The not-so-funny farms; fishing lines

Fish farming has moved some way on from the days when monks scraped leftover beans-on-toast into their stewpond to fatten up the resident carp. The pounds 20bn industry has trebled in the past 10 years alone and is growing at more than 10 per cent annually. Many familiar sea fish - halibut, turbot, bass and bream - are becoming modern aquaculture's equivalent of battery chickens.

Purists like me insist that farmed fish taste like day-old chewing gum, but sadly, most people can't tell the difference any more. Any salmon you buy will almost certainly be farmed and the fish mentioned, along with Dover sole and cod in the near future, will all soon come from the same source and taste like supermarket bread.

The International Union for the Conservation of Nature recently added Atlantic cod and haddock to a list of creatures at risk of extinction. With Britain steadfastly refusing to cut its catches, it may not be long before our national fish becomes as exotic as truffles or caviar. Seems silly, I know, but prospects aren't good. Raising funds to rescue rhinos is fairly easy. But I can't really see the tofu-chewers marching down Whitehall with Save the Haddock banners.

Where does this leave sea fishermen? The decline in their numbers has not been as dramatic as those of cod and haddock, but fewer dangle a line off a boat or pier these days because there are fewer fish around. If the trawlers can't catch them, with all those gadgets like scanners, global positioning, sonar, Decca and Parlophone, what chance has the average Joe with a worm on a hook?

Maybe sea anglers will have to resort to my friend Ian's stratagem. Most of his fishing was done off the extremely unproductive Bangor Pier, where fish were a rare sight. In desperation, he started counting crabs, but even they were uncommon. So, to make his catches sound more impressive, he counted crab legs.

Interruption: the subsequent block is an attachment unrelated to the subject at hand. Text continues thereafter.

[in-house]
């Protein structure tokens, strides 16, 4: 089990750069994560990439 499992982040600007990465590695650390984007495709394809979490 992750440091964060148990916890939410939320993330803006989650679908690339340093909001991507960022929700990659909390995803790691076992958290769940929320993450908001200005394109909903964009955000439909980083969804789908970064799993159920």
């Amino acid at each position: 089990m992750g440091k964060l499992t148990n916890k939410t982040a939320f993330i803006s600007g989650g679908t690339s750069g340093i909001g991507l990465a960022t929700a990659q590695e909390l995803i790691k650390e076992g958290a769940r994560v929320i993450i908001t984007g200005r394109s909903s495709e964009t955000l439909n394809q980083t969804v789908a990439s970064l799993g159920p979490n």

A gloomy scenario, maybe, but it may not be the only option. In a few years, you might be able to go fishing in north Cheshire, more than 30 miles from the coast, and catch many of our familiar sea fish in a saltwater lake.

It's part of a hugely ambitious scheme scheduled for a 780-acre site at Vale Royal, near Northwich. The core of the pounds 55m project would be a National Angling Centre but there would also be a museum, a giant aquarium, aquatic research laboratories, fish-rearing facilities and room for more than 1,000 anglers to fish. There would be facilities for coarse and trout anglers, but sea fishers would not be left out, says Edward Rowan, managing director of Andico, the company behind the project.

His company has already spent more than pounds 300,000 on feasibility studies and has the backing of the angling organisations and Cheshire county council. "All the consultants are working on a contingent basis, even the lawyers, because they believe in this project," he said.

Now pounds 55m represents an awful lot of jumble sales. But Rowan is hopeful that at least half will come from a lottery grant. He also believes the centre will make money because a key part of it involves using more than 100 acres of reed beds as a biological filter to clean water from a nearby chemical plant.

The untreated water has three times the salinity of sea water, but Rowan says feasibility studies have shown that it should be possible to create a saltwater lake once ammonia has been removed from the effluent and the salinity diluted. The bad news is that even if everything goes to plan, the centre is unlikely to open before the year 2000. By then, it may be better to turn the lake into a giant fish farm, and to hell with the anglers.